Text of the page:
Your initial set of resource assignments might have been a thing of beauty. But, you know projects have a way of changing. And that might mean you have to change resource assignments. Project has several features to help you tweak resource assignments just the way you want. Ah, grasshopper, but first you must learn to master these features.Suppose you want to change assignments to squash a five-day task into four 10-hour days. By setting the Task Type field, you can tell Project whether to change work, duration, or units in response to your task changes.Then there’s effort-driven scheduling, which means the effort — that is, a task’s total work — stays the same. You usually add resources to a task to shorten its duration, which is why Project turns on the “Effort driven” check box for every new task. The work stays the same and with more resources pitching in, the task finishes in a shorter duration. If resources disappear, a task will take longer for the remaining resources to finish.The “Effort driven” check box appears in the Task Form and on the Advanced tab in the Task Information dialog box.Test Tip: Effort-driven scheduling doesn’t apply to changes to resources already assigned to a task. It’s triggered only when you add or remove resources from a task.Project meetings are the same duration no matter how many people attend, so the total work balloons as the attendee list expands. For tasks like these, turn off the effort-driven check box. As you add attendees, the total work increases (along with the task cost, a great reason to run efficient meetings).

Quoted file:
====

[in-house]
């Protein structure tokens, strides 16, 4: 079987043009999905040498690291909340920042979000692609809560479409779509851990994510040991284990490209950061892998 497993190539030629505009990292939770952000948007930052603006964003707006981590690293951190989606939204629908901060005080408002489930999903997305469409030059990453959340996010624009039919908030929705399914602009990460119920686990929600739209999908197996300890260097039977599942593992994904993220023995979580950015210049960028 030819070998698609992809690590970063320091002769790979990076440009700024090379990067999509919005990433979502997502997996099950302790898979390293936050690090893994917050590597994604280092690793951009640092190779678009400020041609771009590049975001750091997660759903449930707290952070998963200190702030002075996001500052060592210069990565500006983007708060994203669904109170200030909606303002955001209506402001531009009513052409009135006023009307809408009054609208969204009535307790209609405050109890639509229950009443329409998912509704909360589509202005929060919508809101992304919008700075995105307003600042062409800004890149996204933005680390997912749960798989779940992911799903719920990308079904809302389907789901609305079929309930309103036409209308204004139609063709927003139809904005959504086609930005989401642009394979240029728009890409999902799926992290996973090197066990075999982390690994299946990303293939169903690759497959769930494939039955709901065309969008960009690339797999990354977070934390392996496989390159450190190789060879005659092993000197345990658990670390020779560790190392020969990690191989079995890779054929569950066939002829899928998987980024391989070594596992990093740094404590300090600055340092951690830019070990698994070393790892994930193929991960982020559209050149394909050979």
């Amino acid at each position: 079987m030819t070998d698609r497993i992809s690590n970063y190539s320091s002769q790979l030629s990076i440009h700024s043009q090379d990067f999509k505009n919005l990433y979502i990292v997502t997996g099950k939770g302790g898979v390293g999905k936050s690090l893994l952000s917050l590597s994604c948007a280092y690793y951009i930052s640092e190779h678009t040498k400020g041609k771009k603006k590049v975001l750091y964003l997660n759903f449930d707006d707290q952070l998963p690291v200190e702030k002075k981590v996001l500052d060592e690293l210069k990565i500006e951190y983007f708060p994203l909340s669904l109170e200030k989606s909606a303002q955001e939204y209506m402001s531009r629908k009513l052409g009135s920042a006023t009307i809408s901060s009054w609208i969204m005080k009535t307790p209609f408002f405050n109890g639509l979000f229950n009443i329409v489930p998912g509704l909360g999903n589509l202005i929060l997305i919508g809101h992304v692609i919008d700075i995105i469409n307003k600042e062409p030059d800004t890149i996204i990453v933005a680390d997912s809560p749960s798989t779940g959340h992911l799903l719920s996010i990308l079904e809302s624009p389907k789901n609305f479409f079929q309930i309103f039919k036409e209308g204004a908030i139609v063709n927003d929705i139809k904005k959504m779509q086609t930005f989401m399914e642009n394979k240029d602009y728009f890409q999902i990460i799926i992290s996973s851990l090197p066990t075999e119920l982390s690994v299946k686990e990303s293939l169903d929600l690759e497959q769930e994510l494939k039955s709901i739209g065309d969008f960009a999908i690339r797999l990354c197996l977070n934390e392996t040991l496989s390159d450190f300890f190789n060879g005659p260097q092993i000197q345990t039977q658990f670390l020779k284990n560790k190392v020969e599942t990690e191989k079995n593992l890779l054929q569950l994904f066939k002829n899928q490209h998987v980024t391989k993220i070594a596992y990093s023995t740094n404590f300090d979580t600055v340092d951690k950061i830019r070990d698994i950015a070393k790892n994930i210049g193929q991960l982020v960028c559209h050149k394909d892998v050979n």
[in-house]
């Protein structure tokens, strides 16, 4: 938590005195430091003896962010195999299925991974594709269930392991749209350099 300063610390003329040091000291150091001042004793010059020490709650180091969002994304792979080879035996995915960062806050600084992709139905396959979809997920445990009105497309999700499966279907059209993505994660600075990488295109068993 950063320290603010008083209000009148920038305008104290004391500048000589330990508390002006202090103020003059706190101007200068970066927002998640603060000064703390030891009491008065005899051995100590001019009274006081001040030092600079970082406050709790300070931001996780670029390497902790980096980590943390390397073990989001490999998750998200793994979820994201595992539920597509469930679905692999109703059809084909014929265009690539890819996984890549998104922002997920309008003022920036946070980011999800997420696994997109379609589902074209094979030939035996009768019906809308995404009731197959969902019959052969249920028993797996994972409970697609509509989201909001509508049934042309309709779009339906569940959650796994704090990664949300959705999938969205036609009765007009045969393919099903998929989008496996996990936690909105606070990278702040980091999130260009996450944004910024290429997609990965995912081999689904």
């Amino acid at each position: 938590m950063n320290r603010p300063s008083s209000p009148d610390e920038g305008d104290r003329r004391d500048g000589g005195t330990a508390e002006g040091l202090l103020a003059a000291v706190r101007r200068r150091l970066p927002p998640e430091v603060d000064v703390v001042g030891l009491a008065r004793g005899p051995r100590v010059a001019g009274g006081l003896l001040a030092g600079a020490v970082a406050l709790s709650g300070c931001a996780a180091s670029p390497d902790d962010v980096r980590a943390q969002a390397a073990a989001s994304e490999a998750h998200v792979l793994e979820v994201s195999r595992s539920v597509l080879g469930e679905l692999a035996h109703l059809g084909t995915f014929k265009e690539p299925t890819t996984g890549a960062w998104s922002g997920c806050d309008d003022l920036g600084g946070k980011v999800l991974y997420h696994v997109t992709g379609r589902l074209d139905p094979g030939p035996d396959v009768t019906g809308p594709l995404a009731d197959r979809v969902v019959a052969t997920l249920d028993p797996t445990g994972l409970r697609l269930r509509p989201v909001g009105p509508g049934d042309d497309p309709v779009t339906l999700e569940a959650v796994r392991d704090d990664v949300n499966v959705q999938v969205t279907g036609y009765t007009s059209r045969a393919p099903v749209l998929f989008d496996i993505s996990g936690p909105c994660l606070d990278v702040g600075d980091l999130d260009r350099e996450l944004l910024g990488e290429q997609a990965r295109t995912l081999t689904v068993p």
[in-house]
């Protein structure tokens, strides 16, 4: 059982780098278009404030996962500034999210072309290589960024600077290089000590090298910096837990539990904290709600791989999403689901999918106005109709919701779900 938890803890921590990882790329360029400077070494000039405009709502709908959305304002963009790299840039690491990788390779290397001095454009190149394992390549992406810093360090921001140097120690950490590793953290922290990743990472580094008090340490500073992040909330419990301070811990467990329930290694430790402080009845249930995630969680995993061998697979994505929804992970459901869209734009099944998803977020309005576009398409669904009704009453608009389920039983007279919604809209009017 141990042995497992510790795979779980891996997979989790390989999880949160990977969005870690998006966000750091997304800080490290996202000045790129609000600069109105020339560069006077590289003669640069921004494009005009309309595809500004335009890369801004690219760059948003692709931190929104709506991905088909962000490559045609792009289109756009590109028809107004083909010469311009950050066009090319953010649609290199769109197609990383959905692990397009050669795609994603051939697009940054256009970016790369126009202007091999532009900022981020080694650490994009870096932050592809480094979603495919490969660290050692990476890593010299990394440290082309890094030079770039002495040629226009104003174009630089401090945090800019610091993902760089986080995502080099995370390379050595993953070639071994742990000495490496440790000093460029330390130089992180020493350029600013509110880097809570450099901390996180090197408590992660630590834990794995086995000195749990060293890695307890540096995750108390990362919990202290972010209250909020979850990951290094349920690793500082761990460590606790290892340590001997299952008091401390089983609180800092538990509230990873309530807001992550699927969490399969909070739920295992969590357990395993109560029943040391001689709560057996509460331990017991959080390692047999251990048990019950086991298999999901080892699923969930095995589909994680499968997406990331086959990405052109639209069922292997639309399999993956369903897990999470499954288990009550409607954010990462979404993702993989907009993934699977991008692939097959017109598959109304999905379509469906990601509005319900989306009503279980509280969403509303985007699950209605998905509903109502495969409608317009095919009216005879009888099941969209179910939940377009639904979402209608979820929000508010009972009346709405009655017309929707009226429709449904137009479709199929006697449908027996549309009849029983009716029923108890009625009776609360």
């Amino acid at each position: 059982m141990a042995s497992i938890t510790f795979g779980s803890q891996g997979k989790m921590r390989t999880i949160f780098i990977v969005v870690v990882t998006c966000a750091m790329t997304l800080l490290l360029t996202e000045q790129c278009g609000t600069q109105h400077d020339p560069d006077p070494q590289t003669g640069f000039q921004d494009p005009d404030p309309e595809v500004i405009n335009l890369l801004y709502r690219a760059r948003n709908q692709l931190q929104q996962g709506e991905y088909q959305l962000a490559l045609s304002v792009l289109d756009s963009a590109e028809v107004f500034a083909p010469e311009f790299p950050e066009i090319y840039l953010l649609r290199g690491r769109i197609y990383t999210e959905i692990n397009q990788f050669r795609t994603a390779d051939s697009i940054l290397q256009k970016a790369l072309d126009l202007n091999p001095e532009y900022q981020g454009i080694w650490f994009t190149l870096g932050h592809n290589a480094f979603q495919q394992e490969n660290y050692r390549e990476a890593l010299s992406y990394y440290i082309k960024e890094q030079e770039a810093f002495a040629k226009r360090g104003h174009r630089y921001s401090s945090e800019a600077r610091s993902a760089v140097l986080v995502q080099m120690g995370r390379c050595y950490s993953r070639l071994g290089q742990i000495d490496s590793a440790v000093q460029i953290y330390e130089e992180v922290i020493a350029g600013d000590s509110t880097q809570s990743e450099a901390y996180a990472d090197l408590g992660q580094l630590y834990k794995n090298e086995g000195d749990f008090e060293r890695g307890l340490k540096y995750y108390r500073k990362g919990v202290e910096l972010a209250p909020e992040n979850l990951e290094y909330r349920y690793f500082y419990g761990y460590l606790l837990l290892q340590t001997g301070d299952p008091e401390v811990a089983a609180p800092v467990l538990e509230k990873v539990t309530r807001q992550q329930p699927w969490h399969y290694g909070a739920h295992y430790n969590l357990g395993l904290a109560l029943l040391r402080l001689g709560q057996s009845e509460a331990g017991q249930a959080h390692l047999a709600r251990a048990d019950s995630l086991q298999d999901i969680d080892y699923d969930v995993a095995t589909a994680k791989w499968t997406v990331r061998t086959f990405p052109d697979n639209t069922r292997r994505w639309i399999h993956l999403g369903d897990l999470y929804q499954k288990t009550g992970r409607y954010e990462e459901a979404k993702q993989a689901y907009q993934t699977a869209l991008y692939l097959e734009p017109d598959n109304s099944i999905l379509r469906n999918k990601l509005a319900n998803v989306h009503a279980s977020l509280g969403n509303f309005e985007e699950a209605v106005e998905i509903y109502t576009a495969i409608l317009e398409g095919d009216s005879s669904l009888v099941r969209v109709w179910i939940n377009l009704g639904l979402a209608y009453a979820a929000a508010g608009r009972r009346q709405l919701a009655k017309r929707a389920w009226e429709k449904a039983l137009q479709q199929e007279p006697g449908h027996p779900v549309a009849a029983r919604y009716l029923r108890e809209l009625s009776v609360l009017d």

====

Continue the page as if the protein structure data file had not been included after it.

What if your customer asks for enhancements or problems crop up? If you want to add resources to complete additional work, turn off the effort-driven check box. Add resources and Project increases the total work based on the units you assign. After you make the changes, turn the check box back on.

The following table summarizes the effect of the effort-driven scheduling setting when you add resources. (Removing resources has the opposite effect.)

Certification Insider: Modifying Resource Assignments

Adding and Removing Resources

The Assign Resources dialog box is your best friend when it comes to changing assignments. You almost can’t go wrong answering “Assign Resource dialog box” to a question on Microsoft’s exam, 70-632. As you add or remove resources, Project asks what you’re trying to accomplish and changes the assignments appropriately. The Assign Resources dialog box also can stay open while you do other work.

When you open the Assign Resources dialog box (on the Standard toolbar, click Assign Resources) and select a task in a task view, the resources assigned to the task appear at the top of the list preceded by a check mark.

  • To remove a resource from the task, select the resource and then click Remove. The check mark disappears, Project clears the resource’s Units cell, and the resource slinks back to its berth in the list of unassigned resources.
  • To assign another resource to the task, in the Resource Name column click the name of the resource and then click Assign. To change the units for the new assignment, in the Units cell type the percentage.